How Everything Works
How Everything Works How Everything Works

Question 1190

What is the speed with which electric power is transmitted through the power grid? Believe it or not, the education center at an important nuclear power plant claims that "electrons travel at the speed of light," an obvious impossibility for current in a copper wire. What is the maximum speed of an electron in a commercial electric power grid? in a superconductor? — AW, Alexandria, VA
Amazingly enough, the speed at which electric power travels through a wire is very different from the speed at which electrons move through that wire. In most wires, electric power travels at very nearly the speed of light while the electrons themselves travel only millimeters per second! This statement is true whether the electricity is traveling in a copper wire or a superconductor!

To understand how this difference in speeds is possible, think about what happens when you turn on the water to a long hose. If that hose is already filled with water, water will immediately begin pouring out of the hose's end even though the water is flowing quite slowly through the hose. While the water itself moves slowly, the water's effects travel through the hose at the speed of sound in water—several miles per second! Water at the end of the hose "knows" that you have opened the faucet long before new water from the faucet arrives.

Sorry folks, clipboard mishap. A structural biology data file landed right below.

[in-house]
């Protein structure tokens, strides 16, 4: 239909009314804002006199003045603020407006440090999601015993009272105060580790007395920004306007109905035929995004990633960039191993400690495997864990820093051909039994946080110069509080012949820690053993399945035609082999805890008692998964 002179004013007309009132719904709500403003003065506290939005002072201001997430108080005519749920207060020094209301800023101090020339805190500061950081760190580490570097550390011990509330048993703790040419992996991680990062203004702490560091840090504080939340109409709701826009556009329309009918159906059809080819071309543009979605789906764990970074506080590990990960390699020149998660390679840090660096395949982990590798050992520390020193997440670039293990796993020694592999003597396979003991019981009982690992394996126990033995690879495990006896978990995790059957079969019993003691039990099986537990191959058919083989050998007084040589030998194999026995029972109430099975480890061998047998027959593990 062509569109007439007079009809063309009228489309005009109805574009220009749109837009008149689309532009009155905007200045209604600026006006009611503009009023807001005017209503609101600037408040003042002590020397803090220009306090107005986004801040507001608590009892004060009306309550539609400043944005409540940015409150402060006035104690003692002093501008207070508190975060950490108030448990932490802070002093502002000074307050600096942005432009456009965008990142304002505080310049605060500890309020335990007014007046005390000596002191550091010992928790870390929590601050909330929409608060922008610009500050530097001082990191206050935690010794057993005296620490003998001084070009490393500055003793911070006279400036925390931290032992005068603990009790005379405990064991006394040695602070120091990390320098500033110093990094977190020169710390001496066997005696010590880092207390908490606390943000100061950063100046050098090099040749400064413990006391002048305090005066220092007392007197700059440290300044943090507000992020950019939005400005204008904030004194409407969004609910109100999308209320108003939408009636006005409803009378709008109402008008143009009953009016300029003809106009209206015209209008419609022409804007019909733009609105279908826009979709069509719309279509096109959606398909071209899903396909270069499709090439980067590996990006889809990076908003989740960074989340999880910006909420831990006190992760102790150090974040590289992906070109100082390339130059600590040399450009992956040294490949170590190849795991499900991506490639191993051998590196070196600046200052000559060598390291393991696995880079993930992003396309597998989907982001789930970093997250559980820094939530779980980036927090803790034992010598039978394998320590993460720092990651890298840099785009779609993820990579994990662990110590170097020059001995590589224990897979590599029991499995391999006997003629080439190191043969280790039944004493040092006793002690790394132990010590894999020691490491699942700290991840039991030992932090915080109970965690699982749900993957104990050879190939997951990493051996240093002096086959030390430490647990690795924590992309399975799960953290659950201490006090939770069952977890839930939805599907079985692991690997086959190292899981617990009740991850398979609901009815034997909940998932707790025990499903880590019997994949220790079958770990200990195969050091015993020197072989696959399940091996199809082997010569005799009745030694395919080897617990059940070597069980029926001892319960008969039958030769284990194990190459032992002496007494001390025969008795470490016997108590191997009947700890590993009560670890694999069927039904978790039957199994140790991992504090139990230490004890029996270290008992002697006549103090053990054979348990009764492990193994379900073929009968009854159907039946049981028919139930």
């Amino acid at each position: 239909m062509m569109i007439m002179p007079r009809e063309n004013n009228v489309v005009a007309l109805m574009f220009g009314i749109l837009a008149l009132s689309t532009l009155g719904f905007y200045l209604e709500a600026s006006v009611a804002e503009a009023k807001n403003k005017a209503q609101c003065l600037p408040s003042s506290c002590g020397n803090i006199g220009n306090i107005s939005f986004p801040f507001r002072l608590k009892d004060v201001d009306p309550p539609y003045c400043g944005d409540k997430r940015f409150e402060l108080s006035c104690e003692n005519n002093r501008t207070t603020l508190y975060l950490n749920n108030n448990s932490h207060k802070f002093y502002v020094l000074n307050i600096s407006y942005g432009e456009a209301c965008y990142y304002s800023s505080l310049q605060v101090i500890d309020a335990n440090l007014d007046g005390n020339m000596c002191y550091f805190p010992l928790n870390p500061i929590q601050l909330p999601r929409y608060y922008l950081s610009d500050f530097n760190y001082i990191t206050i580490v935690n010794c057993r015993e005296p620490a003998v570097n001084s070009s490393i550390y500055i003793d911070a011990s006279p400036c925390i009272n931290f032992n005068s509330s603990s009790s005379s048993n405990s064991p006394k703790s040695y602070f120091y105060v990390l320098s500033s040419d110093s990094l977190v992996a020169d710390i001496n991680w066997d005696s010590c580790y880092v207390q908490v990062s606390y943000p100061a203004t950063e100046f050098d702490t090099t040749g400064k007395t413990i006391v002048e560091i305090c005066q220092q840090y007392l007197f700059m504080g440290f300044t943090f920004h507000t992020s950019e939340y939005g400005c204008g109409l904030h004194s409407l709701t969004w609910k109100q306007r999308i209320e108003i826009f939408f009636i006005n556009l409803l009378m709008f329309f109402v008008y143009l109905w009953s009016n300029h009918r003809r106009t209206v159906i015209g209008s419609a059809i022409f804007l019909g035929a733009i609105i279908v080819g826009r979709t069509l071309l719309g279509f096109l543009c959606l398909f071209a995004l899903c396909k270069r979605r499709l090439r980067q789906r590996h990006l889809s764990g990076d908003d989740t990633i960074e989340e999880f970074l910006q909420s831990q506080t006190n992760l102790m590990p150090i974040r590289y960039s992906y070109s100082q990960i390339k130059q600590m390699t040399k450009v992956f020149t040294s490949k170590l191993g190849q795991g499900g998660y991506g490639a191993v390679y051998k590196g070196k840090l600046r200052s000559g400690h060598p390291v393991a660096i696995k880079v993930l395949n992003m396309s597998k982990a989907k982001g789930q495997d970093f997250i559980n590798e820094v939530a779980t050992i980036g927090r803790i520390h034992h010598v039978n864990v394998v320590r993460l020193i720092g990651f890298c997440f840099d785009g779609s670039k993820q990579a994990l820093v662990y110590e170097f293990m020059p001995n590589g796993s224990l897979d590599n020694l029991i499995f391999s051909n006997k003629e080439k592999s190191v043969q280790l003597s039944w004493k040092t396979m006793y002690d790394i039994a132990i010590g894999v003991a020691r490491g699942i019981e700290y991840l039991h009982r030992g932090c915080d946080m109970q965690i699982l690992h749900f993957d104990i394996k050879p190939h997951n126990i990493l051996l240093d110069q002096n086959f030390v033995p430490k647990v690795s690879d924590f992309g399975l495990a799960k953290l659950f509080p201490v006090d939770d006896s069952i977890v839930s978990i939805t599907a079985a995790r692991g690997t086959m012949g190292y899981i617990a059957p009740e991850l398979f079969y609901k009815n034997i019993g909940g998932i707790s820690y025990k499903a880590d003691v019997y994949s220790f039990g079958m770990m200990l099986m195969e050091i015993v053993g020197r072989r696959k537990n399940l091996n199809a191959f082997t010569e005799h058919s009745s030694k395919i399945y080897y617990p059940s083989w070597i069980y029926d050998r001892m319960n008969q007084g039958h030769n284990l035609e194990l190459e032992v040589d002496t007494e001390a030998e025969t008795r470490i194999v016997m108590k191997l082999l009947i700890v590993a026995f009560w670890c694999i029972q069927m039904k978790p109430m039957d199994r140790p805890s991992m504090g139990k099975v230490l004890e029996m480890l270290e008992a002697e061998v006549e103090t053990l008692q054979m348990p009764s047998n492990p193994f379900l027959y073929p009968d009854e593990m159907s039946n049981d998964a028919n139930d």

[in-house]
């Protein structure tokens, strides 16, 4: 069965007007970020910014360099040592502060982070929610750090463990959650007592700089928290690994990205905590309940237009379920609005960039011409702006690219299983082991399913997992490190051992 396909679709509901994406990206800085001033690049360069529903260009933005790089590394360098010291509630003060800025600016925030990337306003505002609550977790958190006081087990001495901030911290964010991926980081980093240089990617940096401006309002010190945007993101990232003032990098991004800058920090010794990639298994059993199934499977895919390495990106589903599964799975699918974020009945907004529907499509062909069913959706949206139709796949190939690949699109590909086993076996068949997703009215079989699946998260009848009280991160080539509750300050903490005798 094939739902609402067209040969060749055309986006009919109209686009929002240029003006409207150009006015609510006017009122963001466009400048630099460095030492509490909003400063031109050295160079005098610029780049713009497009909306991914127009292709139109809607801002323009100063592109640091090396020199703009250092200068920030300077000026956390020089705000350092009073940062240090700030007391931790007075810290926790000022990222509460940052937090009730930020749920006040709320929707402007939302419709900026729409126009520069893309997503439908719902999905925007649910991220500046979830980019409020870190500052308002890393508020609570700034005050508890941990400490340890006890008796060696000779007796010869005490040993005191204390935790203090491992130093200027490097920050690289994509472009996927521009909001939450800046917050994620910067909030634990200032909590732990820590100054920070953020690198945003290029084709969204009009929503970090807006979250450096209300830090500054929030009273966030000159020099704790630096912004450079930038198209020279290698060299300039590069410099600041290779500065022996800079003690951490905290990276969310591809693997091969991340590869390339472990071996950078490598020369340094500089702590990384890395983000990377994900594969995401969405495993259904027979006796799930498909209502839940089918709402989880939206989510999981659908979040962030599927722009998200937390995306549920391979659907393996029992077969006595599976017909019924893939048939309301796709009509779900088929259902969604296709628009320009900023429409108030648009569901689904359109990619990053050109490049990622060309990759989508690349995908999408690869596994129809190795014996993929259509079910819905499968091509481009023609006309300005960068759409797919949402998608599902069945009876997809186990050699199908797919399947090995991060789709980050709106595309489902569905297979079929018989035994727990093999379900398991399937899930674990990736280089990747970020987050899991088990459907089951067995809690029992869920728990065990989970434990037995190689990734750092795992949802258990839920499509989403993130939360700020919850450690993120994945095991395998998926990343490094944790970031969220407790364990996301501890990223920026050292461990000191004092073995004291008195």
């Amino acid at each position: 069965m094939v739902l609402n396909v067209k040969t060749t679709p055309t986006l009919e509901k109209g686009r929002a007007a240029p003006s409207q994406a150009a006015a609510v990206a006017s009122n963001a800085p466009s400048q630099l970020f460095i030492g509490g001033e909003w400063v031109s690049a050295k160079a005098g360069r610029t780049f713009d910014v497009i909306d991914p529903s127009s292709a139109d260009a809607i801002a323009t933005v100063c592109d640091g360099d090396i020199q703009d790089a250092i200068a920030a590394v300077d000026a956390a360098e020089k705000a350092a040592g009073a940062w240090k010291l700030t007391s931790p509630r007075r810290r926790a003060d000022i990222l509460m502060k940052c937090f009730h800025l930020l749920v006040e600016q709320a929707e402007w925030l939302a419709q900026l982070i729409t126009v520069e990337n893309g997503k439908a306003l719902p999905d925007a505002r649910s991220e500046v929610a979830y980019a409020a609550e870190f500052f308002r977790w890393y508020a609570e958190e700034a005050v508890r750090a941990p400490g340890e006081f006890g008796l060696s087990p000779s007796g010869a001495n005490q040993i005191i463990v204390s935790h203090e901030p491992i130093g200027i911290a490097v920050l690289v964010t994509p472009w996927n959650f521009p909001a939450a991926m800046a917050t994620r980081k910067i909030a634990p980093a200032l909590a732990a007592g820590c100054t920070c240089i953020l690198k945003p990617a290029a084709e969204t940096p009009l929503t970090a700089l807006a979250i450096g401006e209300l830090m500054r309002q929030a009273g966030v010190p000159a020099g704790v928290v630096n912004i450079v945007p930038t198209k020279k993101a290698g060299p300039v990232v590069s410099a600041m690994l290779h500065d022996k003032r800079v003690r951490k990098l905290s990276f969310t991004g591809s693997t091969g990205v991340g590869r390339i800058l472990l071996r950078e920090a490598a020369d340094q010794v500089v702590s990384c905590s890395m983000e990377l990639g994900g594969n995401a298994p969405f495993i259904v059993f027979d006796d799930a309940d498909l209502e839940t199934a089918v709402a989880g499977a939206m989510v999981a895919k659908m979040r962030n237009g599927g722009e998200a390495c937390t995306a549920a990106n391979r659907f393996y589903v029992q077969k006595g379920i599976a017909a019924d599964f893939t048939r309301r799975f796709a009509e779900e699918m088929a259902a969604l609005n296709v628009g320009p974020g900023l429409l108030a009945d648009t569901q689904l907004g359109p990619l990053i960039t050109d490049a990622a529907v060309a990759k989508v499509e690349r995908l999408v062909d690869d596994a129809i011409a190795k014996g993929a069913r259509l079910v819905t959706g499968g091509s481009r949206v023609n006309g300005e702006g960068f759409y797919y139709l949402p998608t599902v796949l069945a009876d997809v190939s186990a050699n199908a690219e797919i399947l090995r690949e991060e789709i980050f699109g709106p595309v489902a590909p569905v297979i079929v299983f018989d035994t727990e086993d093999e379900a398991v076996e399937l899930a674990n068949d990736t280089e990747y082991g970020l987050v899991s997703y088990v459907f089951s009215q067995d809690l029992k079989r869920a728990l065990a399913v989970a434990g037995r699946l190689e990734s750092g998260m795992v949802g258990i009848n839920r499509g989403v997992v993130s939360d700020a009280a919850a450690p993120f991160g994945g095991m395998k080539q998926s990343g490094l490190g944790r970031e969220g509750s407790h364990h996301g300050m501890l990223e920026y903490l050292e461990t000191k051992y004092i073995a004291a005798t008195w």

Similarly, when you turn on a flashlight, electrons begin to flow out of the battery's negative terminal at speeds of only a few millimeters per second. But these electrons don't have to travel all the way to the light bulb for the bulb to light up. When these electrons leave the battery, they push on the electrons in front of them, which push on the electrons in front of them, and so on. They produce an electromagnetic wave that rushes through the wire at an incredible speed. As a result, electrons begin flowing through the light bulb only a few billionths of a second after the first electron left the battery. So while the electrons that carry electricity through the power grid flow rather slowly, the power they deliver moves remarkably fast.


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